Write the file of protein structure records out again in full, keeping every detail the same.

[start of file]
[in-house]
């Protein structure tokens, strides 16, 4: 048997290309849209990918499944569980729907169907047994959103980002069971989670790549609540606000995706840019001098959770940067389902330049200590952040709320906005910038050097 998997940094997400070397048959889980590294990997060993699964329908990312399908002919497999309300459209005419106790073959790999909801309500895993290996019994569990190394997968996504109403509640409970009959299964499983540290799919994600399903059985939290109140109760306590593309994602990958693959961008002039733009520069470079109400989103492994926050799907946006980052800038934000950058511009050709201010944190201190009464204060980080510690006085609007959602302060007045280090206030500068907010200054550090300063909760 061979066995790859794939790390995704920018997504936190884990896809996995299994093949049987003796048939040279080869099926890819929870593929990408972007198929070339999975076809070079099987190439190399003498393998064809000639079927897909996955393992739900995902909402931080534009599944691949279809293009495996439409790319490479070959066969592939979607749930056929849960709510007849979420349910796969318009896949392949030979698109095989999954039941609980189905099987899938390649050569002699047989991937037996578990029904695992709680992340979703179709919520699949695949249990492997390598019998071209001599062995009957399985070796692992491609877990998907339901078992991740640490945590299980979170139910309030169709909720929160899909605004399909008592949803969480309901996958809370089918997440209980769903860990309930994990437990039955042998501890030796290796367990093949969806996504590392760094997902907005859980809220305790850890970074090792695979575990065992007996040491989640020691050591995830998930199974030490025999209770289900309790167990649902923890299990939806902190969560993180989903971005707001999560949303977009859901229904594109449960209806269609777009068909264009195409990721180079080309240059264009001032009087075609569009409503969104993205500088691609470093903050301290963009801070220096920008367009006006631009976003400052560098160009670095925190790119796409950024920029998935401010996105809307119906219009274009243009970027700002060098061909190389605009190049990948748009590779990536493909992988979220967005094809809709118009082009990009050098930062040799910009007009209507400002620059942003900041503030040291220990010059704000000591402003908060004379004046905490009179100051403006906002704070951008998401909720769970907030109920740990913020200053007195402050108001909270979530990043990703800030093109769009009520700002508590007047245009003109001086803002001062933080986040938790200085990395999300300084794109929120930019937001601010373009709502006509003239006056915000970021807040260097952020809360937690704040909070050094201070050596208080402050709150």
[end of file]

[in-house]
């Protein structure tokens, strides 16, 4: 048997290309849209990918499944569980729907169907047994959103980002069971989670790549609540606000995706840019001098959770940067389902330049200590952040709320906005910038050097 998997940094997400070397048959889980590294990997060993699964329908990312399908002919497999309300459209005419106790073959790999909801309500895993290996019994569990190394997968996504109403509640409970009959299964499983540290799919994600399903059985939290109140109760306590593309994602990958693959961008002039733009520069470079109400989103492994926050799907946006980052800038934000950058511009050709201010944190201190009464204060980080510690006085609007959602302060007045280090206030500068907010200054550090300063909760 061979066995790859794939790390995704920018997504936190884990896809996995299994093949049987003796048939040279080869099926890819929870593929990408972007198929070339999975076809070079099987190439190399003498393998064809000639079927897909996955393992739900995902909402931080534009599944691949279809293009495996439409790319490479070959066969592939979607749930056929849960709510007849979420349910796969318009896949392949030979698109095989999954039941609980189905099987899938390649050569002699047989991937037996578990029904695992709680992340979703179709919520699949695949249990492997390598019998071209001599062995009957399985070796692992491609877990998907339901078992991740640490945590299980979170139910309030169709909720929160899909605004399909008592949803969480309901996958809370089918997440209980769903860990309930994990437990039955042998501890030796290796367990093949969806996504590392760094997902907005859980809220305790850890970074090792695979575990065992007996040491989640020691050591995830998930199974030490025999209770289900309790167990649902923890299990939806902190969560993180989903971005707001999560949303977009859901229904594109449960209806269609777009068909264009195409990721180079080309240059264009001032009087075609569009409503969104993205500088691609470093903050301290963009801070220096920008367009006006631009976003400052560098160009670095925190790119796409950024920029998935401010996105809307119906219009274009243009970027700002060098061909190389605009190049990948748009590779990536493909992988979220967005094809809709118009082009990009050098930062040799910009007009209507400002620059942003900041503030040291220990010059704000000591402003908060004379004046905490009179100051403006906002704070951008998401909720769970907030109920740990913020200053007195402050108001909270979530990043990703800030093109769009009520700002508590007047245009003109001086803002001062933080986040938790200085990395999300300084794109929120930019937001601010373009709502006509003239006056915000970021807040260097952020809360937690704040909070050094201070050596208080402050709150």